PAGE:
The liquidus temperature (Liq.) expressed in °C. is determined with the aid of an ADAMEL-type furnace in which the temperature is taken to about 100° C. above the liquidus temperature (holding about 10 minutes), then it is lowered and stabilized at the desired temperature (the duration of the treatment is 17 hours). The glass sample is taken out of its testing cupel; the presence of crystals is discerned through observation with an optical microscope. The growth rate of the crystals at a glass viscosity of 220 poises (Cryst.) is calculated by noting the length relationship of the crystal (from its axis to the edge) with respect to the duration of the treatment and is expressed in terms of μ/minute.
A rotational viscosimeter was utilized for determining the high temperature viscosity, including the liquid viscosity (Liq. Vis.), of the glasses expressed in terms of poises.
The transmission (Trans.) of the glass at 400 nm expressed in percent is determined on a polished sample of 10 mm thickness with the aid of a Hewlett Packard spectrophotometer (type 8450A).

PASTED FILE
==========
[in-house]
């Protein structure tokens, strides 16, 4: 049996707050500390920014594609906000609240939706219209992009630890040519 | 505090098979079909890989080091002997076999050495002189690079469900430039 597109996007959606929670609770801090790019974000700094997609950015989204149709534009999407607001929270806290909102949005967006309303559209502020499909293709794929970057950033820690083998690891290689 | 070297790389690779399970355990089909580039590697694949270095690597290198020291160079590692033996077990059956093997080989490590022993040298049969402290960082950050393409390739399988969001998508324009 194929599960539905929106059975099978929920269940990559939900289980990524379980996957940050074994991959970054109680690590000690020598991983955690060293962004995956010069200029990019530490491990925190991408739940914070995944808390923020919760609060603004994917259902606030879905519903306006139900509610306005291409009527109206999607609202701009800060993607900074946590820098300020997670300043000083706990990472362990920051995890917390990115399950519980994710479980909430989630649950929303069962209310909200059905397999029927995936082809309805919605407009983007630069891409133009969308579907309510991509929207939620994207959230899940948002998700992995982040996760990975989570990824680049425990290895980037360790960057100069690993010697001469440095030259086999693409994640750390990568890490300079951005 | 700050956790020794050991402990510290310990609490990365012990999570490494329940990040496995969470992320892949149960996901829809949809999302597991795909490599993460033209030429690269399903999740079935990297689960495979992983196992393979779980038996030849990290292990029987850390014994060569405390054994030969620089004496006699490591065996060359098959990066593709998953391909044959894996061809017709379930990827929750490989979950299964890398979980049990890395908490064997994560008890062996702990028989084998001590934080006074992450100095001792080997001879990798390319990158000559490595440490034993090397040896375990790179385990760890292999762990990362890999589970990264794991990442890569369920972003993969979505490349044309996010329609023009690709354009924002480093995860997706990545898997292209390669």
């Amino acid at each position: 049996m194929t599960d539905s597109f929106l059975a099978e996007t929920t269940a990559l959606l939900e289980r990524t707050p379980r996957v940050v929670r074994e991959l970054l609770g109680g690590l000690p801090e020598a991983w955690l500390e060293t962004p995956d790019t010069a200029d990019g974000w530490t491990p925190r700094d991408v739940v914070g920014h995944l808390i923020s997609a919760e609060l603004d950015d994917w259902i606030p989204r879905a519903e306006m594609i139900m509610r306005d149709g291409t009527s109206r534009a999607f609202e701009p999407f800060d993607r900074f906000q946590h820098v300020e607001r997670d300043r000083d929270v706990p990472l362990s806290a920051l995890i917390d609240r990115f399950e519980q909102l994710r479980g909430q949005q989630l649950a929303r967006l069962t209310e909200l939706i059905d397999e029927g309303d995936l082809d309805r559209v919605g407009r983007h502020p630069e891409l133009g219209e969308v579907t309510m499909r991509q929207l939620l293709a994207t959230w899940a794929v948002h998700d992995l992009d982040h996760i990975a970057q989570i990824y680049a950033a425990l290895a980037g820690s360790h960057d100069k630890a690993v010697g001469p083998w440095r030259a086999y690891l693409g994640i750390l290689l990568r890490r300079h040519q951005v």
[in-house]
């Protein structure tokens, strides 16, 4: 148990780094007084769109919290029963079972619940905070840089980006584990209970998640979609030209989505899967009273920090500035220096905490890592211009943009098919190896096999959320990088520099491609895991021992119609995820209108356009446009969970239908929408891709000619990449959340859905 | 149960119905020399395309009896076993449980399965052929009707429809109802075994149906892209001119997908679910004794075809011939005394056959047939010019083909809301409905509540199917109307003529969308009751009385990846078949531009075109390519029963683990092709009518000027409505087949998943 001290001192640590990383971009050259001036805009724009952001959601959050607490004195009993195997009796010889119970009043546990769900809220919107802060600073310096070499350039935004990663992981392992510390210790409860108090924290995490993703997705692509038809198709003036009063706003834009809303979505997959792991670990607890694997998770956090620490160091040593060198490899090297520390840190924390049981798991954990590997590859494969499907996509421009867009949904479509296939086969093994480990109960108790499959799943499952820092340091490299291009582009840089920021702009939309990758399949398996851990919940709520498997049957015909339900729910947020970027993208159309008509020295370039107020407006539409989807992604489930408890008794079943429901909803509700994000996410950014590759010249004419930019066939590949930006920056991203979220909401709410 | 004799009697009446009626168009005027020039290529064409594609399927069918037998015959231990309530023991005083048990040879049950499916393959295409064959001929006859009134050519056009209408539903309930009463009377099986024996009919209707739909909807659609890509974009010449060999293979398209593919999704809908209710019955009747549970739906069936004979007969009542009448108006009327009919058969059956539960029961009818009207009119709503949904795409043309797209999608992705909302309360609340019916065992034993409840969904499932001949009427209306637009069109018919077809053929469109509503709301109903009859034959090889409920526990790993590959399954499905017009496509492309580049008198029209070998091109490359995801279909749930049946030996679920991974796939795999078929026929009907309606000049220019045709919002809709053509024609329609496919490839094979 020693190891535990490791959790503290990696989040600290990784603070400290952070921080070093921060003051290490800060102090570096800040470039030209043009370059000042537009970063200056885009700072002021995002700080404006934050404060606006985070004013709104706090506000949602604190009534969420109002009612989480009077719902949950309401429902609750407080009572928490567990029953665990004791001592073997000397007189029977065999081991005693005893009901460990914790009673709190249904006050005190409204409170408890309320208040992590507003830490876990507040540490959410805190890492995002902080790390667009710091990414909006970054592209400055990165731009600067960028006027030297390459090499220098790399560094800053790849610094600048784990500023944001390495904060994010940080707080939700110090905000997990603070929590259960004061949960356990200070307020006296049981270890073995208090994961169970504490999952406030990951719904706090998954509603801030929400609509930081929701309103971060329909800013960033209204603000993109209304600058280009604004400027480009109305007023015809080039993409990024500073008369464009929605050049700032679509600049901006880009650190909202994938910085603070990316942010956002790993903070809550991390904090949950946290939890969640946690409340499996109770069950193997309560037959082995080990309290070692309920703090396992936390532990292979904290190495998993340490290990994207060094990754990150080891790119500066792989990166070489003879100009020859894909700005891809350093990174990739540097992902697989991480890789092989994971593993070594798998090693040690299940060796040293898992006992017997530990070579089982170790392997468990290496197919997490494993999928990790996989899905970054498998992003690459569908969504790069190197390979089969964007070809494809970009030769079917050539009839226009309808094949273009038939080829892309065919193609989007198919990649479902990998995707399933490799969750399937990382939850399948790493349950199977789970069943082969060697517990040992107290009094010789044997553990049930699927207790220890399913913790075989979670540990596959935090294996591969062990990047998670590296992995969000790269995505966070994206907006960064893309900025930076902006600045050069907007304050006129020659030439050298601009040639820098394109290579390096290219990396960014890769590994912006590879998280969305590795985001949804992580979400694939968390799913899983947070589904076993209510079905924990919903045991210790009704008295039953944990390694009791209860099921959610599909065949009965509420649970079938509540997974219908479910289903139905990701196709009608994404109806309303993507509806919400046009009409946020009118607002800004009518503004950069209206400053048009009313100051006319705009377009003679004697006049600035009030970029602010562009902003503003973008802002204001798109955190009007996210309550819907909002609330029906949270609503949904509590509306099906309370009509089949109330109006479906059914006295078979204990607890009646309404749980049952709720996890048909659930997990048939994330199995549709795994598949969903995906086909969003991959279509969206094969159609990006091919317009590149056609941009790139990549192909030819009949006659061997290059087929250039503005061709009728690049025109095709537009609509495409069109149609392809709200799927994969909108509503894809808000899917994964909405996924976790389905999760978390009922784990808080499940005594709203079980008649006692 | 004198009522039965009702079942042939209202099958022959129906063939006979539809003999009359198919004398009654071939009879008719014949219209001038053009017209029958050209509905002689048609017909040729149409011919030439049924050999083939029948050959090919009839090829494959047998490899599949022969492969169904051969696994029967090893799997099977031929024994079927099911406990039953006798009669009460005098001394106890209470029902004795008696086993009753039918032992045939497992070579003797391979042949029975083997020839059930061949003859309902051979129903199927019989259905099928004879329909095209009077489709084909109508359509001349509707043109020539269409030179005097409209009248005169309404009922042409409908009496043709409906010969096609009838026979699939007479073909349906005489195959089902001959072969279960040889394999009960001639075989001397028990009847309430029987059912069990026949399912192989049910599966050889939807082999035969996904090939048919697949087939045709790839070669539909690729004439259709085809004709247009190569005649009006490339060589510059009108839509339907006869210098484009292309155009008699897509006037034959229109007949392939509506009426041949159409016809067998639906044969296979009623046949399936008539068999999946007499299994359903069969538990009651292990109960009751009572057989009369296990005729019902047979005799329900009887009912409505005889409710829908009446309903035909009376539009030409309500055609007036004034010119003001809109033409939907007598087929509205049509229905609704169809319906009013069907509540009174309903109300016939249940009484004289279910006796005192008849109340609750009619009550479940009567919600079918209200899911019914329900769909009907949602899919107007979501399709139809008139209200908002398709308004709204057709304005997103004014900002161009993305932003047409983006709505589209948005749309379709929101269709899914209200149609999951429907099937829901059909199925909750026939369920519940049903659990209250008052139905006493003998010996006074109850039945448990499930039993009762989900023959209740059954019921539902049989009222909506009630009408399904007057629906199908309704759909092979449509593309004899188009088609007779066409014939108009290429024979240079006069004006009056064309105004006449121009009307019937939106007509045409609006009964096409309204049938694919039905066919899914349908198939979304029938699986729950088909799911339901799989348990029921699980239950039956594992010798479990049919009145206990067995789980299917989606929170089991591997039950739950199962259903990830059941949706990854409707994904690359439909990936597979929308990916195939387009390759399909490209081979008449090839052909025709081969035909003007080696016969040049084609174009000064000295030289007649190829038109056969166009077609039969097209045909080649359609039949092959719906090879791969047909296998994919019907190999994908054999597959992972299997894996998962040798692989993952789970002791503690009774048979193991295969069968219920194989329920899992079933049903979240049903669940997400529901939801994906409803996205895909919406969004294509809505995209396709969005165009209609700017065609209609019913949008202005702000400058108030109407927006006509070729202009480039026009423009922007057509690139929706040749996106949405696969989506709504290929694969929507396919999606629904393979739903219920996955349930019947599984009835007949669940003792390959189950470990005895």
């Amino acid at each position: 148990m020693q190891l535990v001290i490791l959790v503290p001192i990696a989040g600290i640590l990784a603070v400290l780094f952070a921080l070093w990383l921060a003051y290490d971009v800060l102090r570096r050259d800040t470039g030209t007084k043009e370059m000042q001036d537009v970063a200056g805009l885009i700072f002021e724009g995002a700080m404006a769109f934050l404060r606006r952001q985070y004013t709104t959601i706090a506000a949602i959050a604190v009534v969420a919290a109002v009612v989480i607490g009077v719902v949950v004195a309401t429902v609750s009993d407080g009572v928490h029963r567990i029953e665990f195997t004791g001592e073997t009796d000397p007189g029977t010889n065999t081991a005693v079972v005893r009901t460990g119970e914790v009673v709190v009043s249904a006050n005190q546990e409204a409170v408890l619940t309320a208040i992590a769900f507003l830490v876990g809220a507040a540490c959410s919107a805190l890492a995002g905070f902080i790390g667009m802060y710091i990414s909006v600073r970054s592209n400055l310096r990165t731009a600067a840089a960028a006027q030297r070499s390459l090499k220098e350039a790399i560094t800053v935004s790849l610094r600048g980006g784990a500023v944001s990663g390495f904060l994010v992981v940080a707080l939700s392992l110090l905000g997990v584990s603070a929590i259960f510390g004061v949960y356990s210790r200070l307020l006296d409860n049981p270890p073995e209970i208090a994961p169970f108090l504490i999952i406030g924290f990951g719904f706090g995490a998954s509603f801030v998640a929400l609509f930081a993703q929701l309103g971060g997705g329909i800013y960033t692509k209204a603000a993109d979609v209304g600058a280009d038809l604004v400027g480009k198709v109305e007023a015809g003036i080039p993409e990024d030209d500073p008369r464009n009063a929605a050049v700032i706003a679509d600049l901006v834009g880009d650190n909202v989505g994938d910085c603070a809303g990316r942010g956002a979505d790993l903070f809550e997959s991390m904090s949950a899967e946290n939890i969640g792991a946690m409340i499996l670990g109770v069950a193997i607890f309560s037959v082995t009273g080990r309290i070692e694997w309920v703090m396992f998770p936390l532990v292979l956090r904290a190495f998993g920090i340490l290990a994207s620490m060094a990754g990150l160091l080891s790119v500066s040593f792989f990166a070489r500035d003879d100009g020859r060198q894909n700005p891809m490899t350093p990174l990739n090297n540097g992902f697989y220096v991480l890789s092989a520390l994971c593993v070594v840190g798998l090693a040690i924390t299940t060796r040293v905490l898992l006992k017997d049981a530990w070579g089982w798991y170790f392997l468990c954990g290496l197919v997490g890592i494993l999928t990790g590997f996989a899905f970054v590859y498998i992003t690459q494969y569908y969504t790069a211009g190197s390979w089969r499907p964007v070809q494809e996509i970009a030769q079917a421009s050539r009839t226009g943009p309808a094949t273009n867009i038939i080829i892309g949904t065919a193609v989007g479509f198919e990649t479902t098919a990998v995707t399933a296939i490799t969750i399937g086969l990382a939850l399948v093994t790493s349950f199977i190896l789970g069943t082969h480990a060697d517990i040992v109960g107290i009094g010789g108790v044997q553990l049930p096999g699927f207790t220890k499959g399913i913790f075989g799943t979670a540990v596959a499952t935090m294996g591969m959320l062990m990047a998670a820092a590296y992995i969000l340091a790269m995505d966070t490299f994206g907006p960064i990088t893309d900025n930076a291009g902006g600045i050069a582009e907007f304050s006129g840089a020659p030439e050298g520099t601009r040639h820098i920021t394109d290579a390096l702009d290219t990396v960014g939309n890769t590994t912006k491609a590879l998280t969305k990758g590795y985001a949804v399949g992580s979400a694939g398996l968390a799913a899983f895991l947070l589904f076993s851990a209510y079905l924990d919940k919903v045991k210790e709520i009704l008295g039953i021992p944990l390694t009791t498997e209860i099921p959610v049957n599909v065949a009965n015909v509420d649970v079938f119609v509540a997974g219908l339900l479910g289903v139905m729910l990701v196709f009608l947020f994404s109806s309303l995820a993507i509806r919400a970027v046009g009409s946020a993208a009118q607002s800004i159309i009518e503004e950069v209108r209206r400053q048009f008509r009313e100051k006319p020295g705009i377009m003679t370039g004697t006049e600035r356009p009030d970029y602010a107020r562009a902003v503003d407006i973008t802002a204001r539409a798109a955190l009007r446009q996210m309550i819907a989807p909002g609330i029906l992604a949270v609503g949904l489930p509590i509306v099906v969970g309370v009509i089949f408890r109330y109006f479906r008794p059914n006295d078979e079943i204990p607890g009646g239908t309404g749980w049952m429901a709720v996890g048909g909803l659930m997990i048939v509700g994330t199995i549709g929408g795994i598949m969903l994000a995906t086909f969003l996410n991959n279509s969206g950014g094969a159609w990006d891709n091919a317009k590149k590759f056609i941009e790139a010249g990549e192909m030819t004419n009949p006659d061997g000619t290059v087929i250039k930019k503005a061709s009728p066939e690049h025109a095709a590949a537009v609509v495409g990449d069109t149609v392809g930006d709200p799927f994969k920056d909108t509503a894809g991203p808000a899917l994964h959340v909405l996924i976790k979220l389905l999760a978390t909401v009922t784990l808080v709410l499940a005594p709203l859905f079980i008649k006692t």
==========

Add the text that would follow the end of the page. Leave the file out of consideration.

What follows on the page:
TABLE I______________________________________ 1 2 3 4 5______________________________________SiO2 34.0 34.0 35.0 37.0 35.6B2 O3 11.4 12.05 11.4 8.4 11.4Li2 O 6.2 5.7 7.8 7.8 6.2Na2 O 1.6 1.6 -- -- --CaO 9.0 9.0 9.1 9.1 9.0SrO 3.4 3.4 2.4 3.4 3.4La2 O3 13.8 12.8 13.8 13.8 13.8ZrO2 4.9 5.2 4.9 4.9 4.9Nb2 O5 9.3 9.5 9.3 9.3 9.3TiO2 6.1 6.45 6.0 6.0 6.1As2 O3 0.3 0.3 0.3 0.3 0.3nd 1.7018 1.7023 1.7000 1.7008 1.7013νd 41.4 41.0 41.8 41.8 41.7Den. 3.21 3.20 3.17 3.20 3.21C.A.R. 1450 1560 1325 1370 1370Trans. 76.5 -- -- -- --Liq. ≅990 -- ≅990 ≅1010Liq. Vis. ≅32 -- -- -- --Cryst. 0.06*______________________________________ *This value compares favorably with the growth rate of crystals in glasse of previouslycited U. S. Pat. No. 4,404,290, which is equal to 0.74 μ/minute under the same conditions.